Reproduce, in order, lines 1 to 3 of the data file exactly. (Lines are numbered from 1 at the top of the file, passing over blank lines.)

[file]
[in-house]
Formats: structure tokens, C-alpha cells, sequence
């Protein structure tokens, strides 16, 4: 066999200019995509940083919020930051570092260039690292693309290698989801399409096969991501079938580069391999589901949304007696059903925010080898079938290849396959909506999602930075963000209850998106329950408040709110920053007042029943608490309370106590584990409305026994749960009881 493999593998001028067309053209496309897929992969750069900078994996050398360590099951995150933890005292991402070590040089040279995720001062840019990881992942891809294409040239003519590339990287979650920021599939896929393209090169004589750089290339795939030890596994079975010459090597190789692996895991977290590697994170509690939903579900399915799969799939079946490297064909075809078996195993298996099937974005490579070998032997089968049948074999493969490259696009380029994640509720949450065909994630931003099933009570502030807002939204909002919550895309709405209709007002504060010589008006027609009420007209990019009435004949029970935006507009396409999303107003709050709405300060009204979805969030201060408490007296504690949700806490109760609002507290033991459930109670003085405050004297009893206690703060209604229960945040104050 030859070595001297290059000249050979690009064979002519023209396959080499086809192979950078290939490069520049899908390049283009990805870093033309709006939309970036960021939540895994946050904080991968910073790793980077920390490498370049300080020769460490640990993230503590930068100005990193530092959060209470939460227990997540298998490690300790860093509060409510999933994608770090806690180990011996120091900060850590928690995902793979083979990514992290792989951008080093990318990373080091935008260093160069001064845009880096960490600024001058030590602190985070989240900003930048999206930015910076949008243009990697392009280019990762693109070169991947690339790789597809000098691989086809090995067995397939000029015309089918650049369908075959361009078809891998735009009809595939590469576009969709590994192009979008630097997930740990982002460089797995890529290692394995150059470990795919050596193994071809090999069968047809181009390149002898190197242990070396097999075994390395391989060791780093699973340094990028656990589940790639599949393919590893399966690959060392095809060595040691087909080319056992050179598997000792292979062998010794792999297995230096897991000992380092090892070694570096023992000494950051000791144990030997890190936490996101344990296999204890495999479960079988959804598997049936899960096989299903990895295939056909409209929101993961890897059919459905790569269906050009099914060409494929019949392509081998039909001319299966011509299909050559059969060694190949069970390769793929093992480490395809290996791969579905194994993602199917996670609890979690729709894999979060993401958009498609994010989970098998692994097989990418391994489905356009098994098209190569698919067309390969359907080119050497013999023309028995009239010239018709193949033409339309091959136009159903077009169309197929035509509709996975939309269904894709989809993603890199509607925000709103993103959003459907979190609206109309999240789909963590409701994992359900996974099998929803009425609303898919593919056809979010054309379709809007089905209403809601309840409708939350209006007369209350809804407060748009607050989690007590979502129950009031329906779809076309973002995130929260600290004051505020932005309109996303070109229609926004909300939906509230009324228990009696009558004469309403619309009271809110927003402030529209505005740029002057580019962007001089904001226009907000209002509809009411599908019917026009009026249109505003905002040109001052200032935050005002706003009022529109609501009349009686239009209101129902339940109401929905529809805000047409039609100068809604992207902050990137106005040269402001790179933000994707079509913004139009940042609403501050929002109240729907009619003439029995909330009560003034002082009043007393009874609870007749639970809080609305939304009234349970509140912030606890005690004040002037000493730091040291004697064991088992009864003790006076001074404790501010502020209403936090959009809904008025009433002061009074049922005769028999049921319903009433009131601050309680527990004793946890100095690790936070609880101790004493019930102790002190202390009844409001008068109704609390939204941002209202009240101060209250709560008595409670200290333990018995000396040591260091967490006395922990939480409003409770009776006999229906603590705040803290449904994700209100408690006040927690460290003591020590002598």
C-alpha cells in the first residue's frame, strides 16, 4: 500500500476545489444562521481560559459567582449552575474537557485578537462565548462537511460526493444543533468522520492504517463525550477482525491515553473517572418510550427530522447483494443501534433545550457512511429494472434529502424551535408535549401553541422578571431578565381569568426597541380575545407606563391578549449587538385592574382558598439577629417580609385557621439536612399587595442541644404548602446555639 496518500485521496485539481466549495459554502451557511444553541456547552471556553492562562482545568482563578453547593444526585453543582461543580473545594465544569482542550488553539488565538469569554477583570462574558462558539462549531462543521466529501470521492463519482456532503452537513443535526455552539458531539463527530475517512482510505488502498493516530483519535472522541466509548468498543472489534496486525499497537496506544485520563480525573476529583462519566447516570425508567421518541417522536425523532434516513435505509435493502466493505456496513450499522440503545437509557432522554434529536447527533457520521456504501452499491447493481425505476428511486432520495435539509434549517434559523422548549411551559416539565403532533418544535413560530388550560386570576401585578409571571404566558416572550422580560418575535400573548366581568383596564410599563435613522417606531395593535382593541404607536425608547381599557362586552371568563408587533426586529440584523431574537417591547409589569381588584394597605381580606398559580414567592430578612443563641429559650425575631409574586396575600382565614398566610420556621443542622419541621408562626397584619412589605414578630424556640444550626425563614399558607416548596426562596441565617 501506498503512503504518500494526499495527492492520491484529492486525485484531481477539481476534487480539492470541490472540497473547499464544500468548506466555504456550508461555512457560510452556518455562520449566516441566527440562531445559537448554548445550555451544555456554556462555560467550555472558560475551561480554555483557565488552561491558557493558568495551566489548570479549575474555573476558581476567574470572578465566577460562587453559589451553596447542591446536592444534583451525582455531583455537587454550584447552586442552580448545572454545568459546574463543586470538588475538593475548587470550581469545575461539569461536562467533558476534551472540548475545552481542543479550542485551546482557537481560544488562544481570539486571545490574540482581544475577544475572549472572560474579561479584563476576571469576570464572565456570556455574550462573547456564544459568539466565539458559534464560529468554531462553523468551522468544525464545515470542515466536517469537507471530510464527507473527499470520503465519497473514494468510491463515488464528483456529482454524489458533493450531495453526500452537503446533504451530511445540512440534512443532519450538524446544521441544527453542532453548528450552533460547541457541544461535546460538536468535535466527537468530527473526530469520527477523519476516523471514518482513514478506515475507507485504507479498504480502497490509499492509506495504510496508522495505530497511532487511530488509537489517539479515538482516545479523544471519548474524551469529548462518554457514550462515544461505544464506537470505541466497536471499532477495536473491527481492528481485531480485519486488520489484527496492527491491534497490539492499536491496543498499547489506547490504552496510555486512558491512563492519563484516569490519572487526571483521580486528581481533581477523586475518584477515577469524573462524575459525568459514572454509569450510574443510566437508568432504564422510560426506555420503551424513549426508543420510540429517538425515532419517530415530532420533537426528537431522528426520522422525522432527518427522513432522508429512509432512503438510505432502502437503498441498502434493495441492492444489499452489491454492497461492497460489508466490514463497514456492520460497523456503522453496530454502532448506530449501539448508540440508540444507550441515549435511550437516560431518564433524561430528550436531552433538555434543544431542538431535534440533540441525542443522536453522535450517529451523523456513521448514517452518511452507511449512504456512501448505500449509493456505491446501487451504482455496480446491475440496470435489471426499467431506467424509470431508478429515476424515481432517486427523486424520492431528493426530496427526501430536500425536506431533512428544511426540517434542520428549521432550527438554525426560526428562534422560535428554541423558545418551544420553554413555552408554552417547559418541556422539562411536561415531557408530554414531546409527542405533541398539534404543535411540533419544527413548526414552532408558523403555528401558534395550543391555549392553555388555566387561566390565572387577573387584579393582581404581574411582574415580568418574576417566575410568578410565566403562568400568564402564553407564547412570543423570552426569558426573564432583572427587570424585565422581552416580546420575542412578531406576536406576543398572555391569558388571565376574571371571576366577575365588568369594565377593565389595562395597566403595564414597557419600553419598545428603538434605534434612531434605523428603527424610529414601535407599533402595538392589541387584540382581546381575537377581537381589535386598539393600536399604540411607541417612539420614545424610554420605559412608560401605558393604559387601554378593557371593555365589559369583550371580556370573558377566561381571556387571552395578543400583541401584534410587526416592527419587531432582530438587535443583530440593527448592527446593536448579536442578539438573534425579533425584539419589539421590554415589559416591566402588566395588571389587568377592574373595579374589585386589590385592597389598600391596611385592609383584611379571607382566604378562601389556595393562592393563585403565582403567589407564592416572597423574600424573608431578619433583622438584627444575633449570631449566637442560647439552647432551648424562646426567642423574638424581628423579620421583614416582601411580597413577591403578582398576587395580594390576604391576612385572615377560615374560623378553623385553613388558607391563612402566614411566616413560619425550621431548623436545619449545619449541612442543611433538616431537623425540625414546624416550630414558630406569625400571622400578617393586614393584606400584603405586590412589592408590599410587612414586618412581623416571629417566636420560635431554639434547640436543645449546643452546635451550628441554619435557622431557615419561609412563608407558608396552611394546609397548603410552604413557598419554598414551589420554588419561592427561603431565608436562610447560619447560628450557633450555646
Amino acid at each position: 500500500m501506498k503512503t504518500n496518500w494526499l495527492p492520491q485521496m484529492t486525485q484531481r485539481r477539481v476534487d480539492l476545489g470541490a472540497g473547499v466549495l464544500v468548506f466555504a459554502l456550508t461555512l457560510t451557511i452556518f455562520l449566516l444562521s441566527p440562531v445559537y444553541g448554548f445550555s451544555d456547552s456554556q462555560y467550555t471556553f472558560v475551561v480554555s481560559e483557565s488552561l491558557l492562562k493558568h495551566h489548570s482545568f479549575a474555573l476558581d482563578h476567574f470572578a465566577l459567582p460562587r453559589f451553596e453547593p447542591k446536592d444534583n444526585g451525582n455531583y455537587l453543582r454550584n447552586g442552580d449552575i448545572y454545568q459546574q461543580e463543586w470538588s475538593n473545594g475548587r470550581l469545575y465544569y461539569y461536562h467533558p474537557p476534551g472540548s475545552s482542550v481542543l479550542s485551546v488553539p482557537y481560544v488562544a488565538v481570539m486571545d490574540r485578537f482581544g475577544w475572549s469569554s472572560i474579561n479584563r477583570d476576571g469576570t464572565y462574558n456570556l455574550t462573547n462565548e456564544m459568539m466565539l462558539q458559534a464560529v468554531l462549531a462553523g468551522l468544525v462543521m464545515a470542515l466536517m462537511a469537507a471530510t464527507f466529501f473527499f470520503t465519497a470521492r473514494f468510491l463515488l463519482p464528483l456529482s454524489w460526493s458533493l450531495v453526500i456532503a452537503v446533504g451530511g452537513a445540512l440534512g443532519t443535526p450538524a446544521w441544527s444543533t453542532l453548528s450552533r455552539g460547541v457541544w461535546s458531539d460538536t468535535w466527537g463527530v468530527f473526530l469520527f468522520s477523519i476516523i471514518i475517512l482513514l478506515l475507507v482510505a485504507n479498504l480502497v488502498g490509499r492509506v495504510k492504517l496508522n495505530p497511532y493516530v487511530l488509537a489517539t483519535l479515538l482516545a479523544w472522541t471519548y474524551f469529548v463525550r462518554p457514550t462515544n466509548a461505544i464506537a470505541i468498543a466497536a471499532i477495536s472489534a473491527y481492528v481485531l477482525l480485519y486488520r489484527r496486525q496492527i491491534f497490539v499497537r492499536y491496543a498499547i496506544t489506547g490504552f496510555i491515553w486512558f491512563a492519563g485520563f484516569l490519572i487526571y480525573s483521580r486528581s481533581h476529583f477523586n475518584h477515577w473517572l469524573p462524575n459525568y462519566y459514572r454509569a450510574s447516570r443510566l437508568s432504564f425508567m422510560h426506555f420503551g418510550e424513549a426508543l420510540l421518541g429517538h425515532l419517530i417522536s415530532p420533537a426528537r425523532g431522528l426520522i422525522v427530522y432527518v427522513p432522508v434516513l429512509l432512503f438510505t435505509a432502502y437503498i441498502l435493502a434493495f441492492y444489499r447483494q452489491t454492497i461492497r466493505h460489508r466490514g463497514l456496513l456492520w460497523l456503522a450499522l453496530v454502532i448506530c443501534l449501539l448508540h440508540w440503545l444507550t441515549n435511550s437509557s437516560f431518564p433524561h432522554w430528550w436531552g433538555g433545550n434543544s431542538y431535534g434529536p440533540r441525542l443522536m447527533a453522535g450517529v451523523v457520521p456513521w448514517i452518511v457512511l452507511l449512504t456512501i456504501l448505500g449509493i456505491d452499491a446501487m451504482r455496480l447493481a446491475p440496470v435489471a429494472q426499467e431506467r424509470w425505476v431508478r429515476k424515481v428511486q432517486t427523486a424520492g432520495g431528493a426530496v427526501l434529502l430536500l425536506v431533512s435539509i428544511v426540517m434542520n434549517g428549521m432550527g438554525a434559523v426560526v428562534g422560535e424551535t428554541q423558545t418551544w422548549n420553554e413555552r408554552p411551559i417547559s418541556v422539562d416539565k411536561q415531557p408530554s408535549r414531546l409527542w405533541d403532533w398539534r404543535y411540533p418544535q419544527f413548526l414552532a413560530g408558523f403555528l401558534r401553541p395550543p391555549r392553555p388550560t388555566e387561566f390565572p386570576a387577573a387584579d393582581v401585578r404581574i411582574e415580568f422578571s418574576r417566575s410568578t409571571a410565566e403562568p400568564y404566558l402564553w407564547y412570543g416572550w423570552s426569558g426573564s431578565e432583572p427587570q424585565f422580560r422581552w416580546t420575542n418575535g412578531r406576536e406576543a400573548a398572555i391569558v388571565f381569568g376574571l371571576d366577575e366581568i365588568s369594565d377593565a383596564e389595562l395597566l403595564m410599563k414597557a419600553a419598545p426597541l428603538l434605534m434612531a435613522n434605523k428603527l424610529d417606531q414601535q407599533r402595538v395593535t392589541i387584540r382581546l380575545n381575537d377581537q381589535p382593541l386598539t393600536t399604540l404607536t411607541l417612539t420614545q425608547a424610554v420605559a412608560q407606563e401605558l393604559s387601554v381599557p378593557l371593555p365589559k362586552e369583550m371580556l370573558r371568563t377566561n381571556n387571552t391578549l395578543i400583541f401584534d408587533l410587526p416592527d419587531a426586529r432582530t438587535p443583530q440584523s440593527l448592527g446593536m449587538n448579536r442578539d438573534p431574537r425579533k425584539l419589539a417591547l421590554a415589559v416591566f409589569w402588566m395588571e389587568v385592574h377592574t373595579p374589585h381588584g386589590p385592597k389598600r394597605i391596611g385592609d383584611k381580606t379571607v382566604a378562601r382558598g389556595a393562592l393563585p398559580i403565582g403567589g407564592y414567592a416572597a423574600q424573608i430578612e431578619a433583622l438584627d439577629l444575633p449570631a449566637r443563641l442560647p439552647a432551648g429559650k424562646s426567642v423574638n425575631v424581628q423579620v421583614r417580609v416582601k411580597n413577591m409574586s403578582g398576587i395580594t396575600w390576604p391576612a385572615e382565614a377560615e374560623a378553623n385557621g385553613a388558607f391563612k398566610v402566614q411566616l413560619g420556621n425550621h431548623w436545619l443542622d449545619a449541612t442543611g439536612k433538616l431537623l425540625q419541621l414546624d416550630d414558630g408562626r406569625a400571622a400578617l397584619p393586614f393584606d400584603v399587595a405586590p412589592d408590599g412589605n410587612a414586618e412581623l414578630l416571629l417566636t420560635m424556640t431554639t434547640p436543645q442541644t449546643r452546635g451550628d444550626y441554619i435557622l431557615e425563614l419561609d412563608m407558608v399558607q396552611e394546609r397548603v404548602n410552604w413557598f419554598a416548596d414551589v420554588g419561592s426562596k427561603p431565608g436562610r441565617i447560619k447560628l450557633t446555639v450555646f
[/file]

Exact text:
[in-house]
Formats: structure tokens, C-alpha cells, sequence
């Protein structure tokens, strides 16, 4: 066999200019995509940083919020930051570092260039690292693309290698989801399409096969991501079938580069391999589901949304007696059903925010080898079938290849396959909506999602930075963000209850998106329950408040709110920053007042029943608490309370106590584990409305026994749960009881 493999593998001028067309053209496309897929992969750069900078994996050398360590099951995150933890005292991402070590040089040279995720001062840019990881992942891809294409040239003519590339990287979650920021599939896929393209090169004589750089290339795939030890596994079975010459090597190789692996895991977290590697994170509690939903579900399915799969799939079946490297064909075809078996195993298996099937974005490579070998032997089968049948074999493969490259696009380029994640509720949450065909994630931003099933009570502030807002939204909002919550895309709405209709007002504060010589008006027609009420007209990019009435004949029970935006507009396409999303107003709050709405300060009204979805969030201060408490007296504690949700806490109760609002507290033991459930109670003085405050004297009893206690703060209604229960945040104050 030859070595001297290059000249050979690009064979002519023209396959080499086809192979950078290939490069520049899908390049283009990805870093033309709006939309970036960021939540895994946050904080991968910073790793980077920390490498370049300080020769460490640990993230503590930068100005990193530092959060209470939460227990997540298998490690300790860093509060409510999933994608770090806690180990011996120091900060850590928690995902793979083979990514992290792989951008080093990318990373080091935008260093160069001064845009880096960490600024001058030590602190985070989240900003930048999206930015910076949008243009990697392009280019990762693109070169991947690339790789597809000098691989086809090995067995397939000029015309089918650049369908075959361009078809891998735009009809595939590469576009969709590994192009979008630097997930740990982002460089797995890529290692394995150059470990795919050596193994071809090999069968047809181009390149002898190197242990070396097999075994390395391989060791780093699973340094990028656990589940790639599949393919590893399966690959060392095809060595040691087909080319056992050179598997000792292979062998010794792999297995230096897991000992380092090892070694570096023992000494950051000791144990030997890190936490996101344990296999204890495999479960079988959804598997049936899960096989299903990895295939056909409209929101993961890897059919459905790569269906050009099914060409494929019949392509081998039909001319299966011509299909050559059969060694190949069970390769793929093992480490395809290996791969579905194994993602199917996670609890979690729709894999979060993401958009498609994010989970098998692994097989990418391994489905356009098994098209190569698919067309390969359907080119050497013999023309028995009239010239018709193949033409339309091959136009159903077009169309197929035509509709996975939309269904894709989809993603890199509607925000709103993103959003459907979190609206109309999240789909963590409701994992359900996974099998929803009425609303898919593919056809979010054309379709809007089905209403809601309840409708939350209006007369209350809804407060748009607050989690007590979502129950009031329906779809076309973002995130929260600290004051505020932005309109996303070109229609926004909300939906509230009324228990009696009558004469309403619309009271809110927003402030529209505005740029002057580019962007001089904001226009907000209002509809009411599908019917026009009026249109505003905002040109001052200032935050005002706003009022529109609501009349009686239009209101129902339940109401929905529809805000047409039609100068809604992207902050990137106005040269402001790179933000994707079509913004139009940042609403501050929002109240729907009619003439029995909330009560003034002082009043007393009874609870007749639970809080609305939304009234349970509140912030606890005690004040002037000493730091040291004697064991088992009864003790006076001074404790501010502020209403936090959009809904008025009433002061009074049922005769028999049921319903009433009131601050309680527990004793946890100095690790936070609880101790004493019930102790002190202390009844409001008068109704609390939204941002209202009240101060209250709560008595409670200290333990018995000396040591260091967490006395922990939480409003409770009776006999229906603590705040803290449904994700209100408690006040927690460290003591020590002598």